Albion Woodbury Small
|10th President of Colby College|
|Preceded by||George Dana Boardman Pepper|
|Succeeded by||Beniah Longley Whitman|
|Born||May 11, 1854|
|Died||February 12, 1926 (aged 71)|
|Alma mater||Colby College, 1876|
Albion Woodbury Small (May 11, 1854 – March 24, 1926) founded the first independent Department of Sociology in the United States at the University of Chicago in Chicago, Illinois in 1892. He was influential in the establishment of sociology as a valid field of academic study.
Albion Woodbury Small was born in Buckfield, Maine to parents Reverend Albion Keith Parris Small and Thankful Lincoln Woodbury. He lived in Bangor, Maine, and then Portland, Maine where he attended public schools in both places.
He attended Colby University, now known as Colby College, from 1872 until he graduated in 1876. He studied theology from 1876 to 1879 at the Andover Newton Theological School. From 1879 to 1881 he studied at the University of Leipzig and the University of Berlin in Germany history, social economics and politics. While in Germany, he married Valeria von Massow on June 1881, with whom he had one child.
From 1888 to 1889 he studied history at the Johns Hopkins University in Baltimore, Maryland and was promoted in 1889 with a Ph.D. thesis (The Beginnings of American Nationality) at the same time continuing to teach at Colby College. From 1889–1892 he was the 10th President of Colby.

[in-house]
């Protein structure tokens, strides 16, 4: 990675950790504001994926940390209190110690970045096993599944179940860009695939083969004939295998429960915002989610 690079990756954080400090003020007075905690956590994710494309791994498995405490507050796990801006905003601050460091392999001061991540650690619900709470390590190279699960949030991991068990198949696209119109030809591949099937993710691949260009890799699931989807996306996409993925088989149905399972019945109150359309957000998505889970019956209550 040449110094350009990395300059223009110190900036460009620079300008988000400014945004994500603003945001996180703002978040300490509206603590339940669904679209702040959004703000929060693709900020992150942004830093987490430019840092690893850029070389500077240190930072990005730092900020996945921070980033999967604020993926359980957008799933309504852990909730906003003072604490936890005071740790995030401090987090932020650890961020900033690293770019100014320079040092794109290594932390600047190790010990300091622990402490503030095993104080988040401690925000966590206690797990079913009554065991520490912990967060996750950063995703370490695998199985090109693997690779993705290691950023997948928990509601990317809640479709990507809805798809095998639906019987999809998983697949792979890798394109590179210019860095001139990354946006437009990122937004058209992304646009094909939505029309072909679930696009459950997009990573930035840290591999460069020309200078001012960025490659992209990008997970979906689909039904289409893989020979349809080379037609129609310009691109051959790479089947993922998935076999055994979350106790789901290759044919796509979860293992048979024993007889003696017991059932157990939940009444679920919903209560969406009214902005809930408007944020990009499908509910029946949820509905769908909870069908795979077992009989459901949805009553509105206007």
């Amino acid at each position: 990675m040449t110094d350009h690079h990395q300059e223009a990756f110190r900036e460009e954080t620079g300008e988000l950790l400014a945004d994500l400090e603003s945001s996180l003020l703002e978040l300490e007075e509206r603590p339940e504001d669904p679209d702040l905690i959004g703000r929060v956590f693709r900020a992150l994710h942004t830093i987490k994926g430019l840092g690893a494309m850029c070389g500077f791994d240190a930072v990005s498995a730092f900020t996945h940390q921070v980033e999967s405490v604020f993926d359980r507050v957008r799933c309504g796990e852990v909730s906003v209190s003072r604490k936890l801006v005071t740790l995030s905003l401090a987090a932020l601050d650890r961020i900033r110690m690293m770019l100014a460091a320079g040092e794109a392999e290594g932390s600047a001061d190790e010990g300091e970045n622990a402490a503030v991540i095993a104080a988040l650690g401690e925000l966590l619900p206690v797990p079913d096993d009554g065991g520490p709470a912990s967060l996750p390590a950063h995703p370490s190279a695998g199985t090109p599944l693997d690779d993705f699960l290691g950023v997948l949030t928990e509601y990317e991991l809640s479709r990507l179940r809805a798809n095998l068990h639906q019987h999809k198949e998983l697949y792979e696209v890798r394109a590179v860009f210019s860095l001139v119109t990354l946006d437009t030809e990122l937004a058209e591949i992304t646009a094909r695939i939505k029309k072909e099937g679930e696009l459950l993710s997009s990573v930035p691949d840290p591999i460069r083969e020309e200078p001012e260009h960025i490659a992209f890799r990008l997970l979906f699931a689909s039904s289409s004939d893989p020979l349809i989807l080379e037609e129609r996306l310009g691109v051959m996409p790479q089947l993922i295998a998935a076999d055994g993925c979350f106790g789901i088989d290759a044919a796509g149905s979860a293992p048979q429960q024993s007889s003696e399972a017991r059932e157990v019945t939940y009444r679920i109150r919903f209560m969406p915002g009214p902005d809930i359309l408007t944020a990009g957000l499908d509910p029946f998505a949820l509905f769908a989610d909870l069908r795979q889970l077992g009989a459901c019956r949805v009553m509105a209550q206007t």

In 1892 he founded the first Department of Sociology at the University of Chicago. He chaired this department for over 30 years. In 1894 he, along with George E. Vincent, published the first textbook in sociology: An introduction to the study of society. In 1895 he established the American Journal of Sociology. From 1905 to 1925 he served as Dean of the Graduate School of Arts and Literature at the University of Chicago.
Albion Woodbury Small was a member of the Delta Kappa Epsilon fraternity (Xi chapter).
Albion Small can be attributed with many "firsts" in the field of sociology. In 1892, he helped to create a Department of Social Science at the University of Chicago, which was the first ever sociology department in the United States. Then, in 1894, along with colleague George E. Vincent, he wrote the first sociology textbook titled An Introduction to the Study of Society. Lastly, he founded the first Sociology Journal in the United States in 1895, the American Journal of Sociology.